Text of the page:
Long, gray line stretches from Falmouth to West Point, where siblings continue family tradition
FALMOUTH — At least one local resident is hoping for a big upset in this year's Army-Navy football game.
Cooper Lycan, along with his freshman classmates at West Point, will receive "relaxed privileges" for the rest of the school year if Army beats its rival on Dec. 14. That means fewer chores, fewer formalities and a lot less standing around in formation, he said.
Lycan is a plebeian at the storied U.S. Military Academy at West Point, N.Y., where he is outranked by his sister and fellow cadet Allie Lycan, a junior. Both are graduates of Falmouth High School.
The siblings come from a long line of gray. Their grandfather is a West Point graduate in the Class of 1962, and also served on the academy's staff for 21 years. The Lycans' aunt and uncle are also West Point graduates from 1991 and '94. Their aunt is now associate dean at the school of about 4,600 cadets.
That legacy is apparent outside the Lycans' house near Falmouth Country Club, where a West Point flag flies from the front doorway and every vehicle in the driveway is plastered with Army and West Point stickers. Both siblings were home for a brief respite over Thanksgiving.
Cooper's quality of life might hinge on the outcome of this month's football game, but soccer is his sport. He was senior captain on Falmouth High School's state championship team last year; this year, he walked onto Army's Division 1 team as one of 10 freshman on a 28-player roster.
Before joining the team, however, Cooper endured six weeks of basic training over the summer, which included a few unusual encounters with his older sister.
Allie, 20, was a squad leader for a group of freshmen. Her 19-year-old brother wasn't a direct report, but he was a subordinate, Allie recalled.
"It was a weird experience," she said. "There was one encounter when I ran into him and he was calling me 'Sgt. Lycan' and I was calling him 'New Cadet Lycan.' It was really weird to say the least."
"It was awkward," Cooper added.
Cooper said basic training was difficult. For six weeks, new cadets are "cut off from the rest of the world." They aren't allowed to use cell phones or computers, and they're subject to every whim of their superior officers.
"You're learning how to be a follower," he said. "You have no power whatsoever. You don't have any say in anything. You just have to do whatever people tell you, no matter how stupid it is, no matter how much time you're wasting, you have to do it."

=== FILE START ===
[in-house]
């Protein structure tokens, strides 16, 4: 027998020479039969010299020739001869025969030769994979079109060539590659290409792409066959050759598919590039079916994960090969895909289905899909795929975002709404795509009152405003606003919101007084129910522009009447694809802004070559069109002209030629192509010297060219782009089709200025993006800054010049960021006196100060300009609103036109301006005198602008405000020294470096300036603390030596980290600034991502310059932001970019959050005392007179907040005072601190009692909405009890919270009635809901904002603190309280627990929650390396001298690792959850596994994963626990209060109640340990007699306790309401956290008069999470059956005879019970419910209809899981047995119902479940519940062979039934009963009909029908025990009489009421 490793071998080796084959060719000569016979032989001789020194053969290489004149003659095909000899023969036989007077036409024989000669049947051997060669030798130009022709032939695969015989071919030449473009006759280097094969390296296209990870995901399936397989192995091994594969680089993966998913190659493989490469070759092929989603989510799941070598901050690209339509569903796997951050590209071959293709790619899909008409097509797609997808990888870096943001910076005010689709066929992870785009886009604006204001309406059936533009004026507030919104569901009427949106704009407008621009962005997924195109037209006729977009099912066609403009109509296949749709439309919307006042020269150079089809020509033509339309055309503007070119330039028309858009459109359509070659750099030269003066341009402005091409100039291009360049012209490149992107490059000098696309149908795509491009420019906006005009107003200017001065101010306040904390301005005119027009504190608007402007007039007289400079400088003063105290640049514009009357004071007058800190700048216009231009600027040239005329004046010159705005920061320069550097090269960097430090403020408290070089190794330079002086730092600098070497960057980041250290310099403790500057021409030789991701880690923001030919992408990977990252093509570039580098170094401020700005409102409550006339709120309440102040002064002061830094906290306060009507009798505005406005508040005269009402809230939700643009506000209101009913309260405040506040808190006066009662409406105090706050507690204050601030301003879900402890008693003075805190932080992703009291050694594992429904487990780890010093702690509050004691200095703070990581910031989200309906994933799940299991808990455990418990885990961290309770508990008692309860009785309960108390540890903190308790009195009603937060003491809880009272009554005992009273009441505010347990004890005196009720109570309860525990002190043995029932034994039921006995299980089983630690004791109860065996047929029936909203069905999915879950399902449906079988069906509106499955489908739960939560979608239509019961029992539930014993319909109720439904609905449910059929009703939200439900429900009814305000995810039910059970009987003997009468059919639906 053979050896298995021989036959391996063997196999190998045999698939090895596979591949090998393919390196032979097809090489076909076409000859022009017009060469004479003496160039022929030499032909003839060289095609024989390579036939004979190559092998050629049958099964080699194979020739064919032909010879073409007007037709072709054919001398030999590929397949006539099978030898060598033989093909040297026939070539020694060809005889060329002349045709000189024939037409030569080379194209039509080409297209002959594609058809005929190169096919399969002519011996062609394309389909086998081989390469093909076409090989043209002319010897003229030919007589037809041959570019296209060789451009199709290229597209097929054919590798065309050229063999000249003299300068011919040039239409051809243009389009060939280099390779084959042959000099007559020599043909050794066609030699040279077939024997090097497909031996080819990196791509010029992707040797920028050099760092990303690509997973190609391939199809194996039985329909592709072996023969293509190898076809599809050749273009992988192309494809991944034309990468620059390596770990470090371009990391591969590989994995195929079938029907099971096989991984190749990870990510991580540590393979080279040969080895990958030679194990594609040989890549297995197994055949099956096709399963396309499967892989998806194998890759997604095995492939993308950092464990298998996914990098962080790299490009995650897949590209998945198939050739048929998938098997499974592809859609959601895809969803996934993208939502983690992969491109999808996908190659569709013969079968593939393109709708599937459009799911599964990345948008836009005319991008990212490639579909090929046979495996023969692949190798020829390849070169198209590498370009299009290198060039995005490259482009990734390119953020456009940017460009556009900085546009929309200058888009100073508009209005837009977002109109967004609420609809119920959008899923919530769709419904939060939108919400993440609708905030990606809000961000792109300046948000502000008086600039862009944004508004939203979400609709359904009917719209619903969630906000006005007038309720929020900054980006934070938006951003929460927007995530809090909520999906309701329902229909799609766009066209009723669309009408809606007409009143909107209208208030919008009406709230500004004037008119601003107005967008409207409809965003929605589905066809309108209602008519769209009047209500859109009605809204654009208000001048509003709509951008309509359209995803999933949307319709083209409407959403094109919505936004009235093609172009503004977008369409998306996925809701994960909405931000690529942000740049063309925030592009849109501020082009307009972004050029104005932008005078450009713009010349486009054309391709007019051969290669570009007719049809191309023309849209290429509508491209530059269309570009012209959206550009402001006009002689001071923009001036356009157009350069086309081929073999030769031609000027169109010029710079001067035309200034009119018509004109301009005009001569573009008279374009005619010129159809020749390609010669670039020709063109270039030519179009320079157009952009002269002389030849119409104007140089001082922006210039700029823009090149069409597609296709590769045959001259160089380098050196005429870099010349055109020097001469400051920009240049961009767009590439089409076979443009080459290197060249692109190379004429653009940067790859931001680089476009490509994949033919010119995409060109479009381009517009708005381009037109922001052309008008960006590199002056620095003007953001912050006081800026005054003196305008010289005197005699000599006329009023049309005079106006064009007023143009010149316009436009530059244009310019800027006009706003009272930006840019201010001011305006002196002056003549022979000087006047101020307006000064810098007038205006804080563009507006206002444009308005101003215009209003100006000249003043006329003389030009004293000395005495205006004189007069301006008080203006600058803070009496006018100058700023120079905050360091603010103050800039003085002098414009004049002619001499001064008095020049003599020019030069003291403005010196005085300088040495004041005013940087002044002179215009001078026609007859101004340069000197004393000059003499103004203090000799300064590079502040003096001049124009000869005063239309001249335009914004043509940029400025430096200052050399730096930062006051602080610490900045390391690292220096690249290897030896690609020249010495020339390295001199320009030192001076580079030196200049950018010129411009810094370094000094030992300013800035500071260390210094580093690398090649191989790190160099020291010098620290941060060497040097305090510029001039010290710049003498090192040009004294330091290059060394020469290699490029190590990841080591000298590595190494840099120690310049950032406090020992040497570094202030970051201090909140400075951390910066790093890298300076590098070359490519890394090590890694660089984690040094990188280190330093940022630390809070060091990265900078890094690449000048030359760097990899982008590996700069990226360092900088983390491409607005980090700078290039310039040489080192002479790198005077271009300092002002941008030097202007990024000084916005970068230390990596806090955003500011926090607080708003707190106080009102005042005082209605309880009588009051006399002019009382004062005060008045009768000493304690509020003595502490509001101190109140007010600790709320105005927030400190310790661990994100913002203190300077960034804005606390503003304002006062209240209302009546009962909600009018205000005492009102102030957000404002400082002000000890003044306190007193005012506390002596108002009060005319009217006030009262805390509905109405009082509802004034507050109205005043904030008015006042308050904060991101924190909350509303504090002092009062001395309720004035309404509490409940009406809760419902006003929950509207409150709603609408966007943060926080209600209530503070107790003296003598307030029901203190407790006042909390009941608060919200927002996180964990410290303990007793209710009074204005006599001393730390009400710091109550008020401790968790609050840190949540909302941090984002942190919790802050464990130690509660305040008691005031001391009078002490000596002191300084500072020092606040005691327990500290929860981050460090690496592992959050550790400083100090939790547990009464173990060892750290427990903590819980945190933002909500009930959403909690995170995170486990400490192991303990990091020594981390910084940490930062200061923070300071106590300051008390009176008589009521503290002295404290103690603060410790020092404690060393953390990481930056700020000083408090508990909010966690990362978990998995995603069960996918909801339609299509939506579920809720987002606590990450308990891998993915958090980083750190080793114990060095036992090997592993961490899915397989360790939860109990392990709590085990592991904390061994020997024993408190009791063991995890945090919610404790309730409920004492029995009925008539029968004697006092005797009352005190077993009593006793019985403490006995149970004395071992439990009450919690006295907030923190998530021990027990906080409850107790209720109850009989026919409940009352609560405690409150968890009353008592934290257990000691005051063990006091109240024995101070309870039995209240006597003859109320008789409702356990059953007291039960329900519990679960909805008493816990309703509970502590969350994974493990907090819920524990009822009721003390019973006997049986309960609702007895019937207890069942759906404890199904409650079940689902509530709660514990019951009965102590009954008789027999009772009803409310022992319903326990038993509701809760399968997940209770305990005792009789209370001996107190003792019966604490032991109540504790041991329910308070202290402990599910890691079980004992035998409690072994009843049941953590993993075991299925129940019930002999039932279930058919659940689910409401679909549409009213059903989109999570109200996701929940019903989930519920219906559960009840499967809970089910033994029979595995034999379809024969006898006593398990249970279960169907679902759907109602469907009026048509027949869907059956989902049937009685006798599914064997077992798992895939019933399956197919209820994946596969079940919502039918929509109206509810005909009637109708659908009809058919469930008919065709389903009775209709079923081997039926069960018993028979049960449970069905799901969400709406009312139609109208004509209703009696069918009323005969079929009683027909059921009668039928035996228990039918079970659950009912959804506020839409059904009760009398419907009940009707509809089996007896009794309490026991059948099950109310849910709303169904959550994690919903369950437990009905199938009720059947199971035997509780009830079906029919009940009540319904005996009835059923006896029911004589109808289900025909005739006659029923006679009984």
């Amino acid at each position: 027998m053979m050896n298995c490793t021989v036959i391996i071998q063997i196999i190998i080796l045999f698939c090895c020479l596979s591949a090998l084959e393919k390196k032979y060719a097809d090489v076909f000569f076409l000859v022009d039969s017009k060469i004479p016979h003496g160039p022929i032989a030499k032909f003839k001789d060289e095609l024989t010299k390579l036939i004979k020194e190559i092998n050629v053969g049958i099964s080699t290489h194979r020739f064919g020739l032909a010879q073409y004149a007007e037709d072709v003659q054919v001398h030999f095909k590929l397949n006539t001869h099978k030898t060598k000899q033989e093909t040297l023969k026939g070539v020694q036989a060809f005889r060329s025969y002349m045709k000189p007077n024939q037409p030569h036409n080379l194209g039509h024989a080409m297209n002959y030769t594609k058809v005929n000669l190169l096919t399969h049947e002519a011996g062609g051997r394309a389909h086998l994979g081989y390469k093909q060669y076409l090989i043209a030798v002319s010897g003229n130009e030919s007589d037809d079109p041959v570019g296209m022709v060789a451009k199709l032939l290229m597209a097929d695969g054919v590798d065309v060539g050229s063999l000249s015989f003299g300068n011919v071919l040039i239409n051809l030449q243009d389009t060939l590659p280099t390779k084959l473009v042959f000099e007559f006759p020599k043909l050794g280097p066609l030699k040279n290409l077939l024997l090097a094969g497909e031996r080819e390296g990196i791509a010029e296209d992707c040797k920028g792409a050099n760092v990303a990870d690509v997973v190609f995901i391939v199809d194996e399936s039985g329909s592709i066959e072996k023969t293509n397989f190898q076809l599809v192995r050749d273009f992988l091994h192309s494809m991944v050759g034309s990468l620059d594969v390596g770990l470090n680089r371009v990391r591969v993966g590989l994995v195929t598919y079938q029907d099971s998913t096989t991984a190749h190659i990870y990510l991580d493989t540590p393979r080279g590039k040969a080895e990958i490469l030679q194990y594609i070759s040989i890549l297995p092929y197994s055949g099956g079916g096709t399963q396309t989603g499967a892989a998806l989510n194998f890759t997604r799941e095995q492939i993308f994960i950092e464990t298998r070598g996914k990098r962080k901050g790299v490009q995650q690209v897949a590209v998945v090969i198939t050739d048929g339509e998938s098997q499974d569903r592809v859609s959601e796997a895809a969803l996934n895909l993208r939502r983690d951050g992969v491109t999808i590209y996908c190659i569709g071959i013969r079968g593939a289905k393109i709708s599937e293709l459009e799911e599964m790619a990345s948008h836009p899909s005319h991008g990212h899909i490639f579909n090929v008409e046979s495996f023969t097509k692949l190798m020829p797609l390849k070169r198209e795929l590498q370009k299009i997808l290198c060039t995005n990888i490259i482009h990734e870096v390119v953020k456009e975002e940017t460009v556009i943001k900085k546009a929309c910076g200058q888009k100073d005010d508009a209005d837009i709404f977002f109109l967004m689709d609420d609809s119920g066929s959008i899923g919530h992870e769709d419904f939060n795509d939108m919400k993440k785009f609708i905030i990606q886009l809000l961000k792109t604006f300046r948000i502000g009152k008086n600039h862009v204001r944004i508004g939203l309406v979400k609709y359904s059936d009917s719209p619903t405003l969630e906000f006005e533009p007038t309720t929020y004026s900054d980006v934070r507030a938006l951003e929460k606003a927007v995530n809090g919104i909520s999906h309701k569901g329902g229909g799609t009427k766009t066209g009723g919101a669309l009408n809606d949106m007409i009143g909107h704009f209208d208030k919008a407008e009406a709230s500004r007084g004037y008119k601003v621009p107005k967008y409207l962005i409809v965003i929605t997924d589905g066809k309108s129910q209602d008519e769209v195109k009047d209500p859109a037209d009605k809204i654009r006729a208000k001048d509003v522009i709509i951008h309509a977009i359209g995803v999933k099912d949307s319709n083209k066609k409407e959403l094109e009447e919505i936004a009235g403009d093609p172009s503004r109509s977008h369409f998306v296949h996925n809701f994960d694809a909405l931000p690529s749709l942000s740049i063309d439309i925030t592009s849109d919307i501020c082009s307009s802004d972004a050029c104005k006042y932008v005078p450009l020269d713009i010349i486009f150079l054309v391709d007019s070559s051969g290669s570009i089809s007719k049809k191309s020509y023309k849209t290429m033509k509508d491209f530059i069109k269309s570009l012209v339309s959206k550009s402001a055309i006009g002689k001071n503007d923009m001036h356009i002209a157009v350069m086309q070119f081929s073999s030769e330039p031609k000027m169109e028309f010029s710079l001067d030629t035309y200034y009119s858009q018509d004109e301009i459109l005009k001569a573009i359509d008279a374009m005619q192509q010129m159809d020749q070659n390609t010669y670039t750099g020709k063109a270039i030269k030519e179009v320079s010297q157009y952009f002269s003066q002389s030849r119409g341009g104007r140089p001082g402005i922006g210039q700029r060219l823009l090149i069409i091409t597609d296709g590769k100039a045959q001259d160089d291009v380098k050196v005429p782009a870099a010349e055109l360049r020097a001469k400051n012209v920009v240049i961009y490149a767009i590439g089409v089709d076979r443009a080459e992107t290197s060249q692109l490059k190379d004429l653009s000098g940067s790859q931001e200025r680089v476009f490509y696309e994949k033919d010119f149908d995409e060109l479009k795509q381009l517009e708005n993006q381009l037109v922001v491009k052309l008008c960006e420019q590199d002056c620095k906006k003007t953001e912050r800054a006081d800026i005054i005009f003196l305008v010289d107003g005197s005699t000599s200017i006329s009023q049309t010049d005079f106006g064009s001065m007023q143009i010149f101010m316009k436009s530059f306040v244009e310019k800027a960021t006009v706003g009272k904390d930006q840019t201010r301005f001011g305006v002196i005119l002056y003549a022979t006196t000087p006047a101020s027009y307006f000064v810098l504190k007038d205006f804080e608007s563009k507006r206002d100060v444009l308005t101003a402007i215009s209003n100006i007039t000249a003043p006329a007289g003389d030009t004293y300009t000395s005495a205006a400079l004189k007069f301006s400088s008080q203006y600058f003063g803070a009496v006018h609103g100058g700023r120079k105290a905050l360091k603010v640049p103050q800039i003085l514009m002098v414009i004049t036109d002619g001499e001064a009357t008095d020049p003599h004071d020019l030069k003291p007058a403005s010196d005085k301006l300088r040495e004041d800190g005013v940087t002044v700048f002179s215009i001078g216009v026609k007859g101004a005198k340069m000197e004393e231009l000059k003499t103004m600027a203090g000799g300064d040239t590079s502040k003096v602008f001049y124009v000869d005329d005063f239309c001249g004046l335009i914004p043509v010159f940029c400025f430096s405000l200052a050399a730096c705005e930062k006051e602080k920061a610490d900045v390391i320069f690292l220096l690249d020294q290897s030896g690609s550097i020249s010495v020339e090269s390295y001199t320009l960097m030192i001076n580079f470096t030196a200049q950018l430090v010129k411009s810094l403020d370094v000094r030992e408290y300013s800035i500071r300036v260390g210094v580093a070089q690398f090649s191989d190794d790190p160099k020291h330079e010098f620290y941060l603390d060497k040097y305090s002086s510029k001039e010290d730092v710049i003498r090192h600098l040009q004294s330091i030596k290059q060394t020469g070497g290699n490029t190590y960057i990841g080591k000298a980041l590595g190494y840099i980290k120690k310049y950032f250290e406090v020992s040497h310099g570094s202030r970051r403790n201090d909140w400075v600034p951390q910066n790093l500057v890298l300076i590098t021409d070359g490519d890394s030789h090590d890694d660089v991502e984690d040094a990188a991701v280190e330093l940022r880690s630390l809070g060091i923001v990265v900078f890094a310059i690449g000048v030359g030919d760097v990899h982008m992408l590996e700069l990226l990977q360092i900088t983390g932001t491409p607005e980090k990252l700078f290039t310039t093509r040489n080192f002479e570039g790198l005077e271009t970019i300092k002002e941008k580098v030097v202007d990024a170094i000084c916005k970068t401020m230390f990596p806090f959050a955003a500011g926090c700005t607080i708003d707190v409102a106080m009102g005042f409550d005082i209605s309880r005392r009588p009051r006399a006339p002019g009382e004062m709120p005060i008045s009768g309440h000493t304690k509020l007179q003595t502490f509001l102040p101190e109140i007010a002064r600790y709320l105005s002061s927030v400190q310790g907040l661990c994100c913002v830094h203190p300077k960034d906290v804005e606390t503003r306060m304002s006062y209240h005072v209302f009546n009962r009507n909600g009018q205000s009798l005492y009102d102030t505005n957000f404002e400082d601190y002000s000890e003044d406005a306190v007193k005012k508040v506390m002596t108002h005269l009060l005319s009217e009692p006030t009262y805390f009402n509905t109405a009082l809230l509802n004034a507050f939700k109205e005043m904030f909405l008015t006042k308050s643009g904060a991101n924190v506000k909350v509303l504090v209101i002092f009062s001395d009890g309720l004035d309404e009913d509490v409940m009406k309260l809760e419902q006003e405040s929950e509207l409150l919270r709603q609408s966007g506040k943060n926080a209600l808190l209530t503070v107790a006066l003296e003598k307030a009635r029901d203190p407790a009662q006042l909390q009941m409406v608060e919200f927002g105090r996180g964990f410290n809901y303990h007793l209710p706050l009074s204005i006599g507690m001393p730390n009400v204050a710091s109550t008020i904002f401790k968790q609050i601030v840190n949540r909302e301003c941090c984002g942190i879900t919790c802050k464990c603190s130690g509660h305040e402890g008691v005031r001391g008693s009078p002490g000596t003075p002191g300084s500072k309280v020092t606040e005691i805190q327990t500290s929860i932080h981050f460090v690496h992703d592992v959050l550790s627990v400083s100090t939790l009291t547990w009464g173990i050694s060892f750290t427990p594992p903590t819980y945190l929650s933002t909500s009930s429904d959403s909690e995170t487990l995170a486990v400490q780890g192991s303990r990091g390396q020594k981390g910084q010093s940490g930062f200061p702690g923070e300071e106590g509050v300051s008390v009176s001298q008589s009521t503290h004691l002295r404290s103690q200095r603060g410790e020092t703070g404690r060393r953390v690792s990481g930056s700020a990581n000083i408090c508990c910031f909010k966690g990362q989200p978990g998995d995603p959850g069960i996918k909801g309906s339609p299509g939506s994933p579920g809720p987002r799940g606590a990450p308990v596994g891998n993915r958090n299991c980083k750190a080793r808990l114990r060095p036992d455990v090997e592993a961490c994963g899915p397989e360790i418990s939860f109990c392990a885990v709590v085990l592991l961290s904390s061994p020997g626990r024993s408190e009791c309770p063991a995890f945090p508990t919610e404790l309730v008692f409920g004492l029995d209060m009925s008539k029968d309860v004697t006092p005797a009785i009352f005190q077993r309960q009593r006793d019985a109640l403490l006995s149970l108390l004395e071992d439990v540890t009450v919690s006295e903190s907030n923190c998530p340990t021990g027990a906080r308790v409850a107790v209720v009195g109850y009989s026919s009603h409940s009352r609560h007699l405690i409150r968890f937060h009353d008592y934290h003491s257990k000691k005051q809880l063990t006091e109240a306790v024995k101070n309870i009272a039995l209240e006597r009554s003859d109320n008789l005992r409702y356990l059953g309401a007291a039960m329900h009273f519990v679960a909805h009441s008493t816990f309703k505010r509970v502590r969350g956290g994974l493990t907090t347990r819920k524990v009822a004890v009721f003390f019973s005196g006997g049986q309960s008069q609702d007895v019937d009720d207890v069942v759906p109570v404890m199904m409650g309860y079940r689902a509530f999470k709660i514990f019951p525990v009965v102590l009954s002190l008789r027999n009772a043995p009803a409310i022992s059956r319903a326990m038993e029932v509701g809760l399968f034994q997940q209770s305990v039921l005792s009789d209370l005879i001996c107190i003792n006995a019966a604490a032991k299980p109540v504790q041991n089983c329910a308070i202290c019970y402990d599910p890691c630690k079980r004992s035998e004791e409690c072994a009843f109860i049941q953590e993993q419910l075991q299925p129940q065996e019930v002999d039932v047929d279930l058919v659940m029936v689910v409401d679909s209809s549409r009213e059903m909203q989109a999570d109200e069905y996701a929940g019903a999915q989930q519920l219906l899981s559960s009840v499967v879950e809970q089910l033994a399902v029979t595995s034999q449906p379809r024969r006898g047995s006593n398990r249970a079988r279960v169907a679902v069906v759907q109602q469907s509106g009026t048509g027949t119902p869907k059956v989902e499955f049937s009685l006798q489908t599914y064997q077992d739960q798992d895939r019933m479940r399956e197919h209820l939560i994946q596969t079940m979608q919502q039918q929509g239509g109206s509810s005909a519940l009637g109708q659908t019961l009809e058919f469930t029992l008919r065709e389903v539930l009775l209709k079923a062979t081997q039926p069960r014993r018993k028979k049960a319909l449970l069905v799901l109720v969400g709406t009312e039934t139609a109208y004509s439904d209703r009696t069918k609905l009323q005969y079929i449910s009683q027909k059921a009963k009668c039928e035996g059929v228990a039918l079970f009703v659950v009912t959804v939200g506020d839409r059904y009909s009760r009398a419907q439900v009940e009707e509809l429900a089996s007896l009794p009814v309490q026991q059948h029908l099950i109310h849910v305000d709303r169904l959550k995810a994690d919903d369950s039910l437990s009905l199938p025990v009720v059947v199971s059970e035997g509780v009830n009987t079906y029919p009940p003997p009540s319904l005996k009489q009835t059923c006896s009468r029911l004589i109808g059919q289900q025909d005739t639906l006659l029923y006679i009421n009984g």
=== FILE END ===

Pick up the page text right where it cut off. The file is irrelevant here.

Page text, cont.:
The first three weeks of basic training involves discipline, called "Beast I," followed by "Beast II," which was three weeks of what Cooper called "Army stuff."
"Shooting guns. Throwing grenades," he said.
Their grandfather, retired Lt. Col. Elliott Fishburne, said the new cadets have it easy. Fishburne served 22 years in the U.S. Army, including two tours in Vietnam. Afterward, he worked for 22 years as West Point's director of alumni affairs.
Today, Fishburne lives a mile outside the service academy gate.
"I never got very far. When I drove out the gate in 1962, I said, 'I'm not looking back and I'm not coming back,' but there I am," he said.
Fishburne said he's lucky to be surrounded by family in West Point, but they might not have come if basic training hadn't evolved over the years.
"If I'd told them the way we had it, they wouldn't have gone there," he joked. "It's changed an awful lot. I'm not sure the young people today could go through what we went through in 1958. There's just a different mindset."
Back then, cadets endured physical hazing, including food deprivation. Today, the worst of it includes standing in formation for upwards of 45 minutes, Cooper said.
West Point offers a free, top-notch liberal arts education, but there's a catch. Graduates are committed to the U.S. Army for five years after graduation.
Both Lycan siblings sad they're not intimidated by the possibility of combat deployments.
"Not really," Cooper said. "They prepare you really well. I think most people, by the time they get out, aren't intimidated by it, because they ease you into it."
"We talk about things at West Point that I know other kids don't talk about," she said. "We talk about deployment on such a casual basis that it's not really a scary thing anymore. We're probably going to get deployed to Afghanistan, we might end up somewhere else, but that's what we're here for."
Their mother, Marsha Lycan, grew up on the West Point campus, but did not attend. (Instead, she chose the women's soccer program at the College of William & Mary, she said.) Marsha said she tries not to think about her children being deployed, but it's also just a matter of fact for members of her family.
"It's not like you want your kids to go off to war, but the way our family thinks about it, it's an honorable thing," she said. "I am proud of them for making that decision."